Disrupting a dominant market position - The Dollar Shave Club

Pete Saunders

There was yet another product launch in 2006 that I’m sure no one immediately noticed: Amazon Web Services. AWS made it easy and cheap to start an online company. YouTube, which launched a year earlier, made it cheap and easy to share video; Facebook, launched in 2004, made it possible to spread video to millions of people. All three came together to support with the 2011 start-up of Dollar Shave Club and its 2012 launch with one of the best introductory videos of all time:

Please watch if you haven’t — it’s that good, generating 22 million views in its first weekend of release and generating 12,000 orders!

In short, they successfully attacked the established market leader, Gillette, and its approach of over-serving the shaving market. They attacked Gillete's owner, Proctor & Gamble, for their strategy of spending money on research and development, because ... razors are already good enough!

Based on the traditional measure of market share (revenue), Dollar Shave Club only has 5% of the U.S. market, due to the massive price difference between Dollar Shave Club and Gillette. However, the price difference is the point: in a world with good enough products that can be shipped to your home directly, there is no reason to charge more. The implications of this go far beyond Proctor & Gamble: fewer Gillette razors also mean less TV advertising.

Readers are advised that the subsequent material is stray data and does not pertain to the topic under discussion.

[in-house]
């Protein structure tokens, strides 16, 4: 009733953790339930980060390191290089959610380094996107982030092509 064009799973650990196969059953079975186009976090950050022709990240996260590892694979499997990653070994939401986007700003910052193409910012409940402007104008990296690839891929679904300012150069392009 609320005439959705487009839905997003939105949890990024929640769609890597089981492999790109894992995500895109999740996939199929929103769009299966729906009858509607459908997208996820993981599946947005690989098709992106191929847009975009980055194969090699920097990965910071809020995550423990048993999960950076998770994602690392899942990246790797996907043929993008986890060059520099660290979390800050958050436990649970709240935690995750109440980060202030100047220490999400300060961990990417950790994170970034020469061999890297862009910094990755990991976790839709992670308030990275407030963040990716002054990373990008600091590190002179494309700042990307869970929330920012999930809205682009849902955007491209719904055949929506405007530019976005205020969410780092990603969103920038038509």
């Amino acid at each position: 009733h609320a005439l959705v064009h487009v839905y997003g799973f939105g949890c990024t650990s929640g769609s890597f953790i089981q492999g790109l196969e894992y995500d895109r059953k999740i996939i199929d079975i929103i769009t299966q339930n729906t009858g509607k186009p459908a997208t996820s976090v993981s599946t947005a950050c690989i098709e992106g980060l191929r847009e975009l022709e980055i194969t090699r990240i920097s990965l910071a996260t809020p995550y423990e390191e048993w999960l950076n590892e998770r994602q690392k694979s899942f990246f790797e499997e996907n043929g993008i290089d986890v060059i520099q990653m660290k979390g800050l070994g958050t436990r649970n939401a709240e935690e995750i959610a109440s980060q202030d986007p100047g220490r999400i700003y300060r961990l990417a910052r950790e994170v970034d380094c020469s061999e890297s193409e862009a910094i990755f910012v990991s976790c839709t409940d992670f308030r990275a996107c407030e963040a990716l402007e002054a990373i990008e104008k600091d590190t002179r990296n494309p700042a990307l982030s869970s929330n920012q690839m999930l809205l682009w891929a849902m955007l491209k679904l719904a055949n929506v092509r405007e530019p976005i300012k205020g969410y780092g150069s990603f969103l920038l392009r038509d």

You can see why razors with their huge gross margins and high replacement rate were a particularly good match for the Dollar Shave Club subscription model. So good that Unilever decided to buy the company for $1 billion in 2016!

From nothing to $1billion in 5 years is a pretty good return on market disruption, don’t you think!!

This sort of disruption will not be a one-off: we all know the Internet has changed the economics of business; that it is only a matter of time before further product categories are impacted. In truth, it’s not just the internet though, new technologies have always provided the opportunity for market disruption, as well as a clear understanding of a given marketplace.

Where are your opportunities to take your own market by storm? You may be pleasantly surprised or horrified to discover they are closer at hand than you think.

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